Nintendo’s having a banner year with 2016 as they’ve recently announced that they’re making Pokemon Go available on Apple Watch, and now they’re celebrating having 50 million downloads of Super Mario Run.
That trusty iPhone just showed me a notification as I relax playing Slither.io. Super Mario Run is already at 50 million downloads and is currently at the top ten on the Free charts, plus I get 10 Toad Rally tickets. That’s quite an achievement for a game critically panned by critics, fans and players with its short gameplay and underhanded shareware tactic. Still hesitant to take the plunge and pay ten dollars for a game I won’t be able to play offline but I practice with the three free levels and the Toad Rally from time to time.
With the bad criticism, one would think that Super Mario Run might not have been a good idea for Nintendo, but so far it has paid off. Let’s see, out of fifty million downloads, let’s say ten million take the plunge and cough up ten dollars to continue playing the game out of curiosity, thirst for a challenge or pure fanboyism, that’s already a hundred million in revenue. Even if the downloads slow down, there’s still a few million more who might think of downloading the game down the road. Plus, the millions more in case Nintendo updates the game with an offline option. What’s actually baffling is despite having no Android option, it’s the sheer number of i-devices that are downloading the game. Guess we shouldn’t be surprised as there are games with far more downloads have come before like Angry Birds, Plants vs. Zombies, Temple Run, Clash of Clans, Candy Crush Saga and Pokemon Go.
“…Even children can play easily but deeply, enjoyable for a long time,”
— Hirokazu Hamamura, Famitsu Group
Many say the game is short and easy, but there’s no doubt that it’s fun to play. Super Mario Run is an enjoyable platformer that can only be delivered by Nintendo. Nintendo is known for fun games which is why they’ve stuck around for as long as they have in the console wars despite shipping underpowered consoles like the Wii. As I’ve mentioned before, Super Mario Run is Nintendo dipping its toes in the tub and Nintendo will find that the water is just fine. It’s okay for the company to remain hesitant in the mobile area and keep its unique perspective or identity on gaming. The company stated before that Nintendo wouldn’t be Nintendo if it enters the smartphone business but had to cave in to low sales and partner with mobile company DeNA. 50 million people, even take a dozen million are glad they did and apparently they are too.
There are a lot of possibilities for Nintendo on the mobile/smartphone market as it gives them another platform to work with. They have the DS on the mobile gaming side, the Nintendo Switch as a console and now smartphone and tablet gaming. There’s just a very big risk that smartphone and tablet gaming will cannibalize the DS market as much as it has with the PlayStation Portable. It’s a cross Nintendo will have to bear and put up. But once put up, they can establish a new religion from it. Nintendo has plenty of IP that it has savagely protected over the years and the company stated that Super Mario Run is just the beginning.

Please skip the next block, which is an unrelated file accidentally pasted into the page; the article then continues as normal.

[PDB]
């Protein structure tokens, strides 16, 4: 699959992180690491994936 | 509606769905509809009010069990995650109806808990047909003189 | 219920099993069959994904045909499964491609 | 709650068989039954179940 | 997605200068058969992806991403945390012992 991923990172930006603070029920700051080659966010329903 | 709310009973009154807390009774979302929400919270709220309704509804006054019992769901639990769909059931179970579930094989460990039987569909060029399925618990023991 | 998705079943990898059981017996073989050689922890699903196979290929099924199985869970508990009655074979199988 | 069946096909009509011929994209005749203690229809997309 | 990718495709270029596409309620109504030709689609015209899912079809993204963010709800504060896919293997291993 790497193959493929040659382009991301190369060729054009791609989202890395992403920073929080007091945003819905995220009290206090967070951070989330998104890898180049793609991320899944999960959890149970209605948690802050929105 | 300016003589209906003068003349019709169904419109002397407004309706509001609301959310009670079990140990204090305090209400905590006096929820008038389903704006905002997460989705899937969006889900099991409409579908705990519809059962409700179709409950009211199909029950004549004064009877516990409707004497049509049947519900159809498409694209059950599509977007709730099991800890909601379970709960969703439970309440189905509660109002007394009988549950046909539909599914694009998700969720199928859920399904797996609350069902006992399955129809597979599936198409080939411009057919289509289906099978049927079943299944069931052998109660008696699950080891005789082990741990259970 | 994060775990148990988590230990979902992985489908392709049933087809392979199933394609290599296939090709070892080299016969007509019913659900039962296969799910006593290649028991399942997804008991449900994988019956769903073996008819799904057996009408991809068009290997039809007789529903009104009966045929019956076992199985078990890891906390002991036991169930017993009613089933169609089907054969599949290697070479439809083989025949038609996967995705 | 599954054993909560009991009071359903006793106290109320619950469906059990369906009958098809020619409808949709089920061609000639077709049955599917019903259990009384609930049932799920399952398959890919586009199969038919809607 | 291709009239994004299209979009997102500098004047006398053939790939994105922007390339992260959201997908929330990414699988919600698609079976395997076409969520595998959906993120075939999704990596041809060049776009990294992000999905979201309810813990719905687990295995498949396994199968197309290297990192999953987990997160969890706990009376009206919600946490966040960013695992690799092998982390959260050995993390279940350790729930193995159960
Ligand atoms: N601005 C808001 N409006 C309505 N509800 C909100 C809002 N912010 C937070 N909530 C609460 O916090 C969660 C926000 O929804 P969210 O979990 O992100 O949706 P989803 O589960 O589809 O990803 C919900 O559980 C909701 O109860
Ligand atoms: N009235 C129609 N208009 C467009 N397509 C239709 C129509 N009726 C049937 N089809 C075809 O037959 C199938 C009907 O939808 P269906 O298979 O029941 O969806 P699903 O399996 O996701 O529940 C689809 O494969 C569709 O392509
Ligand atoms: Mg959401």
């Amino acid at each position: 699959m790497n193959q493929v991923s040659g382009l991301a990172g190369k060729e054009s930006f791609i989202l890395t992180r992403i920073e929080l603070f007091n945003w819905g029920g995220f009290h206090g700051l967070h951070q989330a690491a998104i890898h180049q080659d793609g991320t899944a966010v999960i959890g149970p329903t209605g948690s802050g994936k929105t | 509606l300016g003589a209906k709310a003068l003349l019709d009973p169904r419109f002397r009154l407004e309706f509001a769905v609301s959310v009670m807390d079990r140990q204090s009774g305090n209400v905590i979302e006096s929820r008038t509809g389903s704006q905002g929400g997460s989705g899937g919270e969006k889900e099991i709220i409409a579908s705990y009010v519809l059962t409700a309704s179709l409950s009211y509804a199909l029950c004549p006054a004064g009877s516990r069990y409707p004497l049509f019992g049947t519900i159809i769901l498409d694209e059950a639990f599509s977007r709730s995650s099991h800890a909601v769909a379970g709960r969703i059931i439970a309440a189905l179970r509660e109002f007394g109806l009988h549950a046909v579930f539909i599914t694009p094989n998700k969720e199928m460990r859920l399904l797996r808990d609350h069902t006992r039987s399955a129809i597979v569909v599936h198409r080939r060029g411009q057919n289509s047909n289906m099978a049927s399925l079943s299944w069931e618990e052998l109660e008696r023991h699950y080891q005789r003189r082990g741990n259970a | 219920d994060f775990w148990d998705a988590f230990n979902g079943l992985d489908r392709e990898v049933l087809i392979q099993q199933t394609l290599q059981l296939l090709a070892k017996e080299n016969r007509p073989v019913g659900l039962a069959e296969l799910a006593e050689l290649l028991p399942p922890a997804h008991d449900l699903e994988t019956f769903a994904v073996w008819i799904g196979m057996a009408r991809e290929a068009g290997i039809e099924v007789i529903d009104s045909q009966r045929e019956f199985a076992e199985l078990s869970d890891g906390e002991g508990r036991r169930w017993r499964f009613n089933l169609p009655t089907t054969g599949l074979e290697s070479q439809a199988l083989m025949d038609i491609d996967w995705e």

“Improve while watching the reaction of users, increase the proportion of people who charge,”
— President Tatsumi Kimishima, Nintendo
Indeed, Nintendo is watching for consumer reaction and may even be listening. Make the game playable offline, please. Nintendo is set to deliver Super Mario Run to Android phones next year and increase its customer base. Nintendo is currently planning to release two to three games on mobile per year. That’s a bit sparse, but it’s Nintendo’s way of protecting the current DS and upcoming Switch markets. Guess we’ll take what we can get.
Fire Emblem and Animal Crossing have been reported as slated for 2017 but there are plenty of other popular Nintendo franchises the company could dish out to mobile such as Metroid, Kirby, Zelda, Donkey Kong, Wario, Star Fox, Kid Icarus, Punch Out, F-Zero and many more. The aforementioned franchises could make their way to mobile before or after they’ve had their day in the sun on the Nintendo Switch—or, they can work in tandem, but that’s too much speculation for one day.
The popular mobile game “Pokemon Go” is now available on the Apple Watch, squashing rumors that the game’s maker was scrapping such plans.
The game involves catching digital pocket monsters in an augmented-reality version of your surroundings. The Apple Watch version will let you discover nearby Pokemon and collect special items, such as potions, from nearby “PokeStops.” But once you encounter a Pokemon, you will need to use your iPhone to catch it.
Still, the Apple Watch should make it easier for players to log their steps (needed to advance in the game and to hatch new Pokemon out of eggs), and to avoid walking around with their phones held out to search for nearby monsters.
“Pokemon Go” was a huge success when it came out in July. It’s not clear how the Apple Watch version will do, especially now that it’s too cold in much of the Northern Hemisphere to be outside catching Pokemon. Plans for the watch version had been announced at Apple’s iPhone launch event in September.
The game’s maker, Niantic, hasn’t announced any plans for Android Wear and Samsung Gear smartwatches.